HL Deb 04 June 1991 vol 529 cc535-6

Lord Campbell of Croy asked Her Majesty's Government:

What investigations they are undertaking into electronic raids on medical and other research data on computer, with a view to action under the Computer Misuse Act 1990.

The Minister of State, Home Office (Earl Ferrers)

My Lords, this type of investigation is a matter for the police. Current investigations by the police do include allegations of electronic raids on medical and other research data on computer.

Lord Campbell of Croy

My Lords, I am grateful to my noble friend for that reply. Are the Government nonetheless concerned about reports of recent hacking into hospital and university computers which could cause valuable material to be destroyed by deliberate delayed action? Are the Government giving any advice or warnings?

Earl Ferrers

My Lords, we are concerned at allegations of computer hacking of the type to which my noble friend refers. That is one of the unpleasant aspects of these new systems of technology. The Department of Trade and Industry is helping to promote awareness and understanding of the Act through an information technology security awareness campaign directed chiefly at the needs of small and medium sized businesses.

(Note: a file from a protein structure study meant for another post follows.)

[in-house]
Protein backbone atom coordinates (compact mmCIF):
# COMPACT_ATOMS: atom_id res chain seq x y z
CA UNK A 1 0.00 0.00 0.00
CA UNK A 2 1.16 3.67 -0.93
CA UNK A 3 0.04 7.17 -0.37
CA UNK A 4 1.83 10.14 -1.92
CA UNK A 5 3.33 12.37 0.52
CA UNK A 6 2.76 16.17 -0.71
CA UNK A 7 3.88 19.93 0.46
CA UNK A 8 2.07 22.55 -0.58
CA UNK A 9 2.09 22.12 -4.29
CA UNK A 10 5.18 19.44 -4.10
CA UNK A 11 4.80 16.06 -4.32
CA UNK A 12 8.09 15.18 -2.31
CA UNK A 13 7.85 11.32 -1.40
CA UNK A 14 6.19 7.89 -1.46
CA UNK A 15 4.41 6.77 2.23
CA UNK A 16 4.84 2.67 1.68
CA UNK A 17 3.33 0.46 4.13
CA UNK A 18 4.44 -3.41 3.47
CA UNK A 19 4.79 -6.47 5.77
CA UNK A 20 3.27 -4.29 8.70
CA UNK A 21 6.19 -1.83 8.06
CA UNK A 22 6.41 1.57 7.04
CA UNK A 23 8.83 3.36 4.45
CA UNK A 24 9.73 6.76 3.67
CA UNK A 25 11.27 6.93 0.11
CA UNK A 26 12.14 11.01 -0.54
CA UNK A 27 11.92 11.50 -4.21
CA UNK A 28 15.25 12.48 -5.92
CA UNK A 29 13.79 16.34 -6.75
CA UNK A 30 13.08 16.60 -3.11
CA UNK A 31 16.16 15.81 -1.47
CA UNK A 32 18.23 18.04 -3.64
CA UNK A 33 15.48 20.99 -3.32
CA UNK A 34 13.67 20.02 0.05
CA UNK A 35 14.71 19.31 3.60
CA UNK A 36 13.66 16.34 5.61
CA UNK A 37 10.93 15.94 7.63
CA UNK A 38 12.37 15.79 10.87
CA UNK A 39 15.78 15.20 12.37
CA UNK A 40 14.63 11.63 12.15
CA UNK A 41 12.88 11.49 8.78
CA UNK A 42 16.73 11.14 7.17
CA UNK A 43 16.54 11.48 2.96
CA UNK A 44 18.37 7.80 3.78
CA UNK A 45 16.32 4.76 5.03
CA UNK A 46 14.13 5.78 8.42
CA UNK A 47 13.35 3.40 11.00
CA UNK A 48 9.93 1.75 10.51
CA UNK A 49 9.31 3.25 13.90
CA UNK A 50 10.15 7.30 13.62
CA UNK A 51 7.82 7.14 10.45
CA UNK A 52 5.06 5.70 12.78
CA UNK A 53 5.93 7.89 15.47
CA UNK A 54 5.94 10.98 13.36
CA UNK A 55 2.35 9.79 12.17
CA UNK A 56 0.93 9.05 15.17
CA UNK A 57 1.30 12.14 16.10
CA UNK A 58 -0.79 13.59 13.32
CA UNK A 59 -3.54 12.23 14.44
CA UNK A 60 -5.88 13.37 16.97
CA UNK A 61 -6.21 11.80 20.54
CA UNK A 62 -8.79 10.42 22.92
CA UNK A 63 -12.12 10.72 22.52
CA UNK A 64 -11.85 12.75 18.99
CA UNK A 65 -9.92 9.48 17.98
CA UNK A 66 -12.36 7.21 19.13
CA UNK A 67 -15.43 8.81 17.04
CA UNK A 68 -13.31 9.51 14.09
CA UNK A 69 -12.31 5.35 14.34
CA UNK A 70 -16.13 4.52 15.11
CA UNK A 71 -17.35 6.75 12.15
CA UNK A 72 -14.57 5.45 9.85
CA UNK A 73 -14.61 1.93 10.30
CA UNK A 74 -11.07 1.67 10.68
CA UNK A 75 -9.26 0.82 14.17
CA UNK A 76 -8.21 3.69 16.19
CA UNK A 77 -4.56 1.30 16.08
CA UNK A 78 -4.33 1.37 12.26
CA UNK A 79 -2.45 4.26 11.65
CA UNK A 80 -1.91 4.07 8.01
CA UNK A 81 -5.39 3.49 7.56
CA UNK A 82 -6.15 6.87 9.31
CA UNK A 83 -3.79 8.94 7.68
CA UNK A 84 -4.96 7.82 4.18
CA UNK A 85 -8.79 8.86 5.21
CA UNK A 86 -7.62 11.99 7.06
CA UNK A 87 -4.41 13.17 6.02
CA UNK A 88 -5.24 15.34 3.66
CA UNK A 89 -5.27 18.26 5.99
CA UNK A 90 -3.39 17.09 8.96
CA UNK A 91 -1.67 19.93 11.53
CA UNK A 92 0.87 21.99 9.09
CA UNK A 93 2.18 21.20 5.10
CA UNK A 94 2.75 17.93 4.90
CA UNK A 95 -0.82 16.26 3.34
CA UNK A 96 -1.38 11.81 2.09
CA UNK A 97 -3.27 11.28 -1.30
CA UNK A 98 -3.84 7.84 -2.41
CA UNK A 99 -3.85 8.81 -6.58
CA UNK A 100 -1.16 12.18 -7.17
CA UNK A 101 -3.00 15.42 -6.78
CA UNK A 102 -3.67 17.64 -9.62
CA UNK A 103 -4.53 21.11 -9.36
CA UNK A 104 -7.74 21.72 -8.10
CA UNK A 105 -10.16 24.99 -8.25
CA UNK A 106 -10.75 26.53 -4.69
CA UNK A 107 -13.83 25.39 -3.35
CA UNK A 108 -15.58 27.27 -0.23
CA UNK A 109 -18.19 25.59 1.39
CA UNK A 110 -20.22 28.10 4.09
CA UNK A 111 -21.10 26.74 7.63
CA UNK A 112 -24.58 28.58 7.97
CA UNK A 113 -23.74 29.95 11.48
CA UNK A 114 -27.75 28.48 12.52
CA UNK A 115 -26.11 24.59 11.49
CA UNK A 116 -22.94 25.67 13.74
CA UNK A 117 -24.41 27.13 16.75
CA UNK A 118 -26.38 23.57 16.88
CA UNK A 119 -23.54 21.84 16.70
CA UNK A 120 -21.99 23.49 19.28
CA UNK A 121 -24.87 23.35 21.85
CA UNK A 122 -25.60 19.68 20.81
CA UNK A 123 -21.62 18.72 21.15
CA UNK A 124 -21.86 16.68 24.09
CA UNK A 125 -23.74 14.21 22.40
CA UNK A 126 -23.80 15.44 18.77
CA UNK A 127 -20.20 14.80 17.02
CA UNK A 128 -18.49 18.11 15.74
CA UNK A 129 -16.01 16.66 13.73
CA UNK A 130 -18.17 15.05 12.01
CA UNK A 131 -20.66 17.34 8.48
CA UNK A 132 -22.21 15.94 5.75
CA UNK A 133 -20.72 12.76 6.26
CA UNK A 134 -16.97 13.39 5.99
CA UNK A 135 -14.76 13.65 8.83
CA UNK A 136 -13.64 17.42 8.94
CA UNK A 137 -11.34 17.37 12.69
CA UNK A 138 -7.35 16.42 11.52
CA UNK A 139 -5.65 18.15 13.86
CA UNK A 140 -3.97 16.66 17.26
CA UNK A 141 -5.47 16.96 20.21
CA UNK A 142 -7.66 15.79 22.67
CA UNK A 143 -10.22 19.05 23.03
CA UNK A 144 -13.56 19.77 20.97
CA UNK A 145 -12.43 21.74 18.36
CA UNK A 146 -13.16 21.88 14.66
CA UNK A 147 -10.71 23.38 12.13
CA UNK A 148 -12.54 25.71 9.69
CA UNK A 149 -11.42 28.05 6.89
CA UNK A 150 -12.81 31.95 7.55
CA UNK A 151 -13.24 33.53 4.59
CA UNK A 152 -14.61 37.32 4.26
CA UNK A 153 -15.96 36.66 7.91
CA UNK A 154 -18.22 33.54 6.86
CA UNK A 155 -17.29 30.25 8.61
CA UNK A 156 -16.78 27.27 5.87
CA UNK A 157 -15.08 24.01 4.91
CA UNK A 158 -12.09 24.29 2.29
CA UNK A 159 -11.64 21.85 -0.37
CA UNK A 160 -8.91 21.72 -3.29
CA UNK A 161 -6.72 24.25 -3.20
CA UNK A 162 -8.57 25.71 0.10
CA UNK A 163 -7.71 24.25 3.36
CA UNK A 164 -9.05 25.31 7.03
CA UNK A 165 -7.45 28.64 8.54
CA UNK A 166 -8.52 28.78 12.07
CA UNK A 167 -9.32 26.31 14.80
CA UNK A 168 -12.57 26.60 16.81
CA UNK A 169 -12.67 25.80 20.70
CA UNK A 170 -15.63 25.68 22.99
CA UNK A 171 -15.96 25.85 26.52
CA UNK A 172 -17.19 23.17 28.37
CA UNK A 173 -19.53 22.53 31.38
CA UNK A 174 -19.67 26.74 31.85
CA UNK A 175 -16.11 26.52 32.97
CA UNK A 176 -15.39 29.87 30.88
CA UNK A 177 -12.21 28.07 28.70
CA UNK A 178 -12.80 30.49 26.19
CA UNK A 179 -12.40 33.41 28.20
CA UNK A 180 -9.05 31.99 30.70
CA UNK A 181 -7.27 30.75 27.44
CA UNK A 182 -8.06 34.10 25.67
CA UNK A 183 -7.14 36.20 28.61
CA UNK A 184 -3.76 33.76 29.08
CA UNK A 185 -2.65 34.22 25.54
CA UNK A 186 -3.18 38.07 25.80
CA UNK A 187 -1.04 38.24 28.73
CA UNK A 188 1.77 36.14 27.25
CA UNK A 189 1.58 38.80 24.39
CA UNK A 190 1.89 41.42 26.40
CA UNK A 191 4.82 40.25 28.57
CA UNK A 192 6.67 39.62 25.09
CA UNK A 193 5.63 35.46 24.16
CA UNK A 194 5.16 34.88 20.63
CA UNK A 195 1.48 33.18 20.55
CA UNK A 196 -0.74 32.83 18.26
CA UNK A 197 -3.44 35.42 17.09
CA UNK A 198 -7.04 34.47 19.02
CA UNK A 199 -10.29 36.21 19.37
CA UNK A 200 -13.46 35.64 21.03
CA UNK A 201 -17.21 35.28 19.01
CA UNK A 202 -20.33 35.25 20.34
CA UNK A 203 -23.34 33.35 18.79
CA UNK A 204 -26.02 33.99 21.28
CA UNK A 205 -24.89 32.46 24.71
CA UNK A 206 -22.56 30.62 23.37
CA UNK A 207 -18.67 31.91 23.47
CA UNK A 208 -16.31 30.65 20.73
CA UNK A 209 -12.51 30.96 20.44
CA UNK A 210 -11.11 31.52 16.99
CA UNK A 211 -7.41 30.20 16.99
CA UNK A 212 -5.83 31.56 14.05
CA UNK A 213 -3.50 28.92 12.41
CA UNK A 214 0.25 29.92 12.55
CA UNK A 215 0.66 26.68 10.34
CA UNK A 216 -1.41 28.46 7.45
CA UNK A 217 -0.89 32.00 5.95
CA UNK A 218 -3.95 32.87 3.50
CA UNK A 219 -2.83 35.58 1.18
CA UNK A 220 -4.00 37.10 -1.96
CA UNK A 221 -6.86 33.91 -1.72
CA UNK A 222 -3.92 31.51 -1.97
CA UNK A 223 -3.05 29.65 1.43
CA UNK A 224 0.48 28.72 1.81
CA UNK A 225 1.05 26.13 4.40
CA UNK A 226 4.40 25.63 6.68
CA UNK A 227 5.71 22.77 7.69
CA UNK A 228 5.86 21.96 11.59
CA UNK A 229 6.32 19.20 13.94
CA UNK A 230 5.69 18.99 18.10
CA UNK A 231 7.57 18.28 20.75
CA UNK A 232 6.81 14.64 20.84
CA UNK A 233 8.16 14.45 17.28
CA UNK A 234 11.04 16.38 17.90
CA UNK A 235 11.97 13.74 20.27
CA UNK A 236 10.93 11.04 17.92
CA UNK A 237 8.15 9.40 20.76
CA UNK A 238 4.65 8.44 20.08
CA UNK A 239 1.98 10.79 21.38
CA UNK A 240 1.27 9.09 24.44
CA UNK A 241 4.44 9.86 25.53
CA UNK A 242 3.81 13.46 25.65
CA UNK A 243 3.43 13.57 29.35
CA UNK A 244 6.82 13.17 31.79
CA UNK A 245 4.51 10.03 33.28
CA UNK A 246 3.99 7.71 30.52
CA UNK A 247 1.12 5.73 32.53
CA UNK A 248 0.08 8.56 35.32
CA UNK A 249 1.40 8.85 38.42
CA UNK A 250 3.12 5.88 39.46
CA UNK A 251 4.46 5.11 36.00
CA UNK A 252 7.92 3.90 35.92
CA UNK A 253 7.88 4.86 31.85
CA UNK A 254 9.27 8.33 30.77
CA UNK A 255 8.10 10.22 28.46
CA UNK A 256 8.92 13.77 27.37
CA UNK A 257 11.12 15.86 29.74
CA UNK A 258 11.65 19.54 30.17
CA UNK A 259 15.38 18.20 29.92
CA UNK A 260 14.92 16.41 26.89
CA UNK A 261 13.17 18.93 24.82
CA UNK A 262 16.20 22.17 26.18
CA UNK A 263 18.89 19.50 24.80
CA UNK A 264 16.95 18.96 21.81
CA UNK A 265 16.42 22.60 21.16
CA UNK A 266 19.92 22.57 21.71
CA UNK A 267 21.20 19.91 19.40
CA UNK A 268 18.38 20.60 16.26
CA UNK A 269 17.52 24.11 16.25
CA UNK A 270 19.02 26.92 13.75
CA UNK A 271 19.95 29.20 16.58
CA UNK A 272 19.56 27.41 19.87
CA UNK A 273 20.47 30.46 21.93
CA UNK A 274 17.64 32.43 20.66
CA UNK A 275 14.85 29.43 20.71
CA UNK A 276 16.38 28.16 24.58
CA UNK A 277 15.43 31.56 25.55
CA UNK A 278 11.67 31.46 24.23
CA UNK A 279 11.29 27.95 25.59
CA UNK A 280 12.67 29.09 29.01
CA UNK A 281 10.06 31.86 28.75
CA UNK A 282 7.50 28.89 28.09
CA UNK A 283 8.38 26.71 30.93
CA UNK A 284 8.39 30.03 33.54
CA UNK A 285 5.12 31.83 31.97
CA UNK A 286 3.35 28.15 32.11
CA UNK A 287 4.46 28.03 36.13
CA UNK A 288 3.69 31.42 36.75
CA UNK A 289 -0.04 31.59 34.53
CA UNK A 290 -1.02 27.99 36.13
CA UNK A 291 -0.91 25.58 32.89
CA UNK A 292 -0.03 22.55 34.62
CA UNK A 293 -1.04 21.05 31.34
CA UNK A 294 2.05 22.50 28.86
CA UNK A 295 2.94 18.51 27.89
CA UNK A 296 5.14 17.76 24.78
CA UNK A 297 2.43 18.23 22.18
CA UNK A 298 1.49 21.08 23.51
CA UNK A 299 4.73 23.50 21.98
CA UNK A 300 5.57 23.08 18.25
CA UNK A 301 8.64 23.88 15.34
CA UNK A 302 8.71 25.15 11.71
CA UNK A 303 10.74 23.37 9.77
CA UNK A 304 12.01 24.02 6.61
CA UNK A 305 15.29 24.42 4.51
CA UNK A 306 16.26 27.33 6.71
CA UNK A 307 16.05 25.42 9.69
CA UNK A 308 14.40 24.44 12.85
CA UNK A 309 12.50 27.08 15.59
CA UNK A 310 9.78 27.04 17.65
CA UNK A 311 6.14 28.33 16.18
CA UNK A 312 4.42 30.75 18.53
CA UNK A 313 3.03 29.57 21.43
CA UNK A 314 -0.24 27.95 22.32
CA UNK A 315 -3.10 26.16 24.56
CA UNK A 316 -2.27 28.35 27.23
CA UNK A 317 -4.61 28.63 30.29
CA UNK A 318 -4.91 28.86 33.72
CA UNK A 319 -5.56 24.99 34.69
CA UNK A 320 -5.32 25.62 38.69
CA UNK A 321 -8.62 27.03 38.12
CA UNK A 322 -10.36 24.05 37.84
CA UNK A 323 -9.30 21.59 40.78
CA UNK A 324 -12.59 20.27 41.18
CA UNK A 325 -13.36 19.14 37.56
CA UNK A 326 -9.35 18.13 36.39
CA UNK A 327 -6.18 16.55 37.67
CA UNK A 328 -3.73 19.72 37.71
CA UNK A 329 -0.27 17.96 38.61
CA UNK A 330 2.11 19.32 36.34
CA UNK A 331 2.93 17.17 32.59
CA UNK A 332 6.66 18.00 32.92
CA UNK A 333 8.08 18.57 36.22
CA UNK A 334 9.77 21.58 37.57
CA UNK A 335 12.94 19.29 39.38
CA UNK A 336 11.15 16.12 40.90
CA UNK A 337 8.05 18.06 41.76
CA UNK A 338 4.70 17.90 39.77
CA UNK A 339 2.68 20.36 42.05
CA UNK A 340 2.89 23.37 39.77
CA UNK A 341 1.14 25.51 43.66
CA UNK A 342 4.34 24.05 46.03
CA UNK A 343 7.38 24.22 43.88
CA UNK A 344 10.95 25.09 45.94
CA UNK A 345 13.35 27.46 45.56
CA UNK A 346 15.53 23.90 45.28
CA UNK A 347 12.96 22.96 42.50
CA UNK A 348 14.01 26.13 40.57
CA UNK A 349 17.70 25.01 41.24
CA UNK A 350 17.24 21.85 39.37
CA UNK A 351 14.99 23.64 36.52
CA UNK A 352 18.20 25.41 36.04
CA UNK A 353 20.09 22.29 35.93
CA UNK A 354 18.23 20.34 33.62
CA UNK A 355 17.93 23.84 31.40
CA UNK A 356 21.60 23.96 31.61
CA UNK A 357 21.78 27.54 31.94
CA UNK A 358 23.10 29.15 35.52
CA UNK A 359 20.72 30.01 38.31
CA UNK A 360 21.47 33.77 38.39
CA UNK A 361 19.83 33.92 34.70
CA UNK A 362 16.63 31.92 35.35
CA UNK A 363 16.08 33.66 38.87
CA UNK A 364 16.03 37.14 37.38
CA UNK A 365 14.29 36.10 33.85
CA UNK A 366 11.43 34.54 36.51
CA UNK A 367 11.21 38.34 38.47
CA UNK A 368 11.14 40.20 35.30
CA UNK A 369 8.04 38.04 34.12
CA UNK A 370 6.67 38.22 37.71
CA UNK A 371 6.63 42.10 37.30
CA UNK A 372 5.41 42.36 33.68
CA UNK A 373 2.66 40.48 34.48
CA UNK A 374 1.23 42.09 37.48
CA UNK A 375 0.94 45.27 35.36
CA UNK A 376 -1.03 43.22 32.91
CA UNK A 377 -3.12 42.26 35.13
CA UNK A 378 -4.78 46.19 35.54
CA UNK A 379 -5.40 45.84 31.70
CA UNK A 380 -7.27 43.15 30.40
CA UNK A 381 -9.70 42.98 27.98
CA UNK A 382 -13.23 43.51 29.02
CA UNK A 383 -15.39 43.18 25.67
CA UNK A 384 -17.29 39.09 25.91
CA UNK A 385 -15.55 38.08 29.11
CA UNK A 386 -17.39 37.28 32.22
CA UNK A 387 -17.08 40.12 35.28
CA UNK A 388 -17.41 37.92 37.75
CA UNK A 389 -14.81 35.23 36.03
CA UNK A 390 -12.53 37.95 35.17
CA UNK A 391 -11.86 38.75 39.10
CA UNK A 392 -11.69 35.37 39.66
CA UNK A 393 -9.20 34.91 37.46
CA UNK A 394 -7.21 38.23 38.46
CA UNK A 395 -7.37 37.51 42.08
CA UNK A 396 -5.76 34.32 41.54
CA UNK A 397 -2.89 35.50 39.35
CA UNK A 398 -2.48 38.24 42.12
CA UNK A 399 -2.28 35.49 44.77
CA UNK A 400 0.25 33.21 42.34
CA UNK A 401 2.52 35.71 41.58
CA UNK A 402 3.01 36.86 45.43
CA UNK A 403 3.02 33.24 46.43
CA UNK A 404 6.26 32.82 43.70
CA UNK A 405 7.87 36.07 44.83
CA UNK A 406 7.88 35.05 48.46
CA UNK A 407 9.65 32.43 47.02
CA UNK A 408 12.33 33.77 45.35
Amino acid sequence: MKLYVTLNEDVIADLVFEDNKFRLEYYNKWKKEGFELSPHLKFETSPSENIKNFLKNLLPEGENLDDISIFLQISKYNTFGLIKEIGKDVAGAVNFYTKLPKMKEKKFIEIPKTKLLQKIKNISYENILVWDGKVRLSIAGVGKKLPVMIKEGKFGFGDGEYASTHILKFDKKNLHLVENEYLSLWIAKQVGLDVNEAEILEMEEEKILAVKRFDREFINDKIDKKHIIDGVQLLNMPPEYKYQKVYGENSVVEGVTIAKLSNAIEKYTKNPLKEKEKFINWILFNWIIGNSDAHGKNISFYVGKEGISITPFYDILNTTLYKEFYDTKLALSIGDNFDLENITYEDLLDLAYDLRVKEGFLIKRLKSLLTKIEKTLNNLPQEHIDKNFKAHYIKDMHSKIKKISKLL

Lord Richard

My Lords, I understand that the Department of Trade and Industry has commissioned a study by Coopers & Lybrand to investigate whether or not companies and the police have enough expertise and information to discover, combat and prosecute under the Act. The findings, I believe, are to be discussed at a conference in the autumn. Can the Minister confirm that the study will look at all aspects of computer misuse and not just at those which affect businesses? Will evidence be taken from hospitals and education establishments—precisely the places which the noble Lord who asked the Question had in mind —and will such bodies will be invited to take part in the conference on the Act when it takes place?

Earl Ferrers

My Lords, the study to which the noble Lord refers has been commissioned to examine whether sufficient expert advice and information are available to meet the needs of business and the police. We shall have to wait for the consultants to carry out their study and to report their findings. I cannot tell the noble Lord whether it will involve universities or medical establishments, but I have no reason to think that it will not. I cannot tell him who will be invited to the seminar when it takes place.

Lord Campbell of Croy

My Lords, can my noble friend confirm that a special computer crime unit exists within the police force and, if so, that it is not short of the equipment needed to detect and identify the offending hackers?

Earl Ferrers

My Lords, the investigation of this type of crime is a matter for the police. As my noble friend rightly says, a computer crime unit has been set up by the Metropolitan Police. It acts as a central contact point for all police forces in the United Kingdom. I have no reason to believe that it is in any way inadequately equipped to deal with the task.

Back to